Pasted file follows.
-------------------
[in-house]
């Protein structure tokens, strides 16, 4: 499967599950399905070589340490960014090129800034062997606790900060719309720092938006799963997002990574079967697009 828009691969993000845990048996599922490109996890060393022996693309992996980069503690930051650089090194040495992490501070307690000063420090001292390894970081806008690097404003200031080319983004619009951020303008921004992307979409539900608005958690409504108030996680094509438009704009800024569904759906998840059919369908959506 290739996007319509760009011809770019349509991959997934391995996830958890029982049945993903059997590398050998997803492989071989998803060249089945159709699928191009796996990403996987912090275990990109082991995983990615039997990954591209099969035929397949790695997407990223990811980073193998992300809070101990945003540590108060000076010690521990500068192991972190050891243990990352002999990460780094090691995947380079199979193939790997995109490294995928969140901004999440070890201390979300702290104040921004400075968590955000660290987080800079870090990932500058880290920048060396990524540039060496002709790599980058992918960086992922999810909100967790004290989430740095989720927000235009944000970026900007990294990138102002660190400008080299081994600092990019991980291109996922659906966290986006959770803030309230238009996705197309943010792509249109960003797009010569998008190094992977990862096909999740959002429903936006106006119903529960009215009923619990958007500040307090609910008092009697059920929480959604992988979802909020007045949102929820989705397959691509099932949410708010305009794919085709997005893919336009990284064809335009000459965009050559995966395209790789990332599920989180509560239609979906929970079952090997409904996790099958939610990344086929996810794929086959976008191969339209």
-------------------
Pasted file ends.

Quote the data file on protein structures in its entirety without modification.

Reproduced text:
[in-house]
């Protein structure tokens, strides 16, 4: 499967599950399905070589340490960014090129800034062997606790900060719309720092938006799963997002990574079967697009 828009691969993000845990048996599922490109996890060393022996693309992996980069503690930051650089090194040495992490501070307690000063420090001292390894970081806008690097404003200031080319983004619009951020303008921004992307979409539900608005958690409504108030996680094509438009704009800024569904759906998840059919369908959506 290739996007319509760009011809770019349509991959997934391995996830958890029982049945993903059997590398050998997803492989071989998803060249089945159709699928191009796996990403996987912090275990990109082991995983990615039997990954591209099969035929397949790695997407990223990811980073193998992300809070101990945003540590108060000076010690521990500068192991972190050891243990990352002999990460780094090691995947380079199979193939790997995109490294995928969140901004999440070890201390979300702290104040921004400075968590955000660290987080800079870090990932500058880290920048060396990524540039060496002709790599980058992918960086992922999810909100967790004290989430740095989720927000235009944000970026900007990294990138102002660190400008080299081994600092990019991980291109996922659906966290986006959770803030309230238009996705197309943010792509249109960003797009010569998008190094992977990862096909999740959002429903936006106006119903529960009215009923619990958007500040307090609910008092009697059920929480959604992988979802909020007045949102929820989705397959691509099932949410708010305009794919085709997005893919336009990284064809335009000459965009050559995966395209790789990332599920989180509560239609979906929970079952090997409904996790099958939610990344086929996810794929086959976008191969339209």